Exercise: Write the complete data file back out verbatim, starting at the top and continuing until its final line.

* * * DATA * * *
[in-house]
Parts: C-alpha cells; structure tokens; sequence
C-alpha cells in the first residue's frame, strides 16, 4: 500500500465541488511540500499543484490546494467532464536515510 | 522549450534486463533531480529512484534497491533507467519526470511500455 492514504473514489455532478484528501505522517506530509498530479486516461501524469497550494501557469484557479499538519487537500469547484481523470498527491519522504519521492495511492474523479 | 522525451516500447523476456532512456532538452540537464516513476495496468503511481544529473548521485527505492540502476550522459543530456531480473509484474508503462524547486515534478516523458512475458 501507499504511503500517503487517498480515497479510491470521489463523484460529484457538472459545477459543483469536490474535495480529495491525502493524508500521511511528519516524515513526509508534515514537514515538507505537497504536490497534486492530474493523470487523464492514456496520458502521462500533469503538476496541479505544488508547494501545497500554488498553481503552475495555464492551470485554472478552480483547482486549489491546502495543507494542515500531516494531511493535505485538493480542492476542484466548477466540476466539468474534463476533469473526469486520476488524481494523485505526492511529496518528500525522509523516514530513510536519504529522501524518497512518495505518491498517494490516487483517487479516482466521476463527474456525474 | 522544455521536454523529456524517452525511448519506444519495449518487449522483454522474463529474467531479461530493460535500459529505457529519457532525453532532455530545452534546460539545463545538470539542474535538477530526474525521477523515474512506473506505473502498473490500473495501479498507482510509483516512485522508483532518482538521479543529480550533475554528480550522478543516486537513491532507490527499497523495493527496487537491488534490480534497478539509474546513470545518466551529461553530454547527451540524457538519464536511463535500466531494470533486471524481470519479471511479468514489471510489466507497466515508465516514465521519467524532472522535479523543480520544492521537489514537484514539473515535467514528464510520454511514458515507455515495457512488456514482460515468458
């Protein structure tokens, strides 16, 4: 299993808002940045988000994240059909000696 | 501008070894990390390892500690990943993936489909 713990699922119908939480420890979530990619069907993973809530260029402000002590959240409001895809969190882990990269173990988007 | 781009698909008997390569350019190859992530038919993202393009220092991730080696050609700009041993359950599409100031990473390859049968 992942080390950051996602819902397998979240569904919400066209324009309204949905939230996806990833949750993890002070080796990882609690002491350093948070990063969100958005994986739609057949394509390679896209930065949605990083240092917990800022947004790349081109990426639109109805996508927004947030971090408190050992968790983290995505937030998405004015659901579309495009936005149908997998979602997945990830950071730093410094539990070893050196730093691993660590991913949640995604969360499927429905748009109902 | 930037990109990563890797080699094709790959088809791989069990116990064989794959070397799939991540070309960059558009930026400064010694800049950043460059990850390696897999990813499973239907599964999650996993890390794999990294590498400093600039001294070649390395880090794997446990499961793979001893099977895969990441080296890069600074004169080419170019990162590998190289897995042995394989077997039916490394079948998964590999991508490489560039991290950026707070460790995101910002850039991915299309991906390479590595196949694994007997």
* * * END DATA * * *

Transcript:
[in-house]
Parts: C-alpha cells; structure tokens; sequence
C-alpha cells in the first residue's frame, strides 16, 4: 500500500465541488511540500499543484490546494467532464536515510 | 522549450534486463533531480529512484534497491533507467519526470511500455 492514504473514489455532478484528501505522517506530509498530479486516461501524469497550494501557469484557479499538519487537500469547484481523470498527491519522504519521492495511492474523479 | 522525451516500447523476456532512456532538452540537464516513476495496468503511481544529473548521485527505492540502476550522459543530456531480473509484474508503462524547486515534478516523458512475458 501507499504511503500517503487517498480515497479510491470521489463523484460529484457538472459545477459543483469536490474535495480529495491525502493524508500521511511528519516524515513526509508534515514537514515538507505537497504536490497534486492530474493523470487523464492514456496520458502521462500533469503538476496541479505544488508547494501545497500554488498553481503552475495555464492551470485554472478552480483547482486549489491546502495543507494542515500531516494531511493535505485538493480542492476542484466548477466540476466539468474534463476533469473526469486520476488524481494523485505526492511529496518528500525522509523516514530513510536519504529522501524518497512518495505518491498517494490516487483517487479516482466521476463527474456525474 | 522544455521536454523529456524517452525511448519506444519495449518487449522483454522474463529474467531479461530493460535500459529505457529519457532525453532532455530545452534546460539545463545538470539542474535538477530526474525521477523515474512506473506505473502498473490500473495501479498507482510509483516512485522508483532518482538521479543529480550533475554528480550522478543516486537513491532507490527499497523495493527496487537491488534490480534497478539509474546513470545518466551529461553530454547527451540524457538519464536511463535500466531494470533486471524481470519479471511479468514489471510489466507497466515508465516514465521519467524532472522535479523543480520544492521537489514537484514539473515535467514528464510520454511514458515507455515495457512488456514482460515468458
């Protein structure tokens, strides 16, 4: 299993808002940045988000994240059909000696 | 501008070894990390390892500690990943993936489909 713990699922119908939480420890979530990619069907993973809530260029402000002590959240409001895809969190882990990269173990988007 | 781009698909008997390569350019190859992530038919993202393009220092991730080696050609700009041993359950599409100031990473390859049968 992942080390950051996602819902397998979240569904919400066209324009309204949905939230996806990833949750993890002070080796990882609690002491350093948070990063969100958005994986739609057949394509390679896209930065949605990083240092917990800022947004790349081109990426639109109805996508927004947030971090408190050992968790983290995505937030998405004015659901579309495009936005149908997998979602997945990830950071730093410094539990070893050196730093691993660590991913949640995604969360499927429905748009109902 | 930037990109990563890797080699094709790959088809791989069990116990064989794959070397799939991540070309960059558009930026400064010694800049950043460059990850390696897999990813499973239907599964999650996993890390794999990294590498400093600039001294070649390395880090794997446990499961793979001893099977895969990441080296890069600074004169080419170019990162590998190289897995042995394989077997039916490394079948998964590999991508490489560039991290950026707070460790995101910002850039991915299309991906390479590595196949694994007997």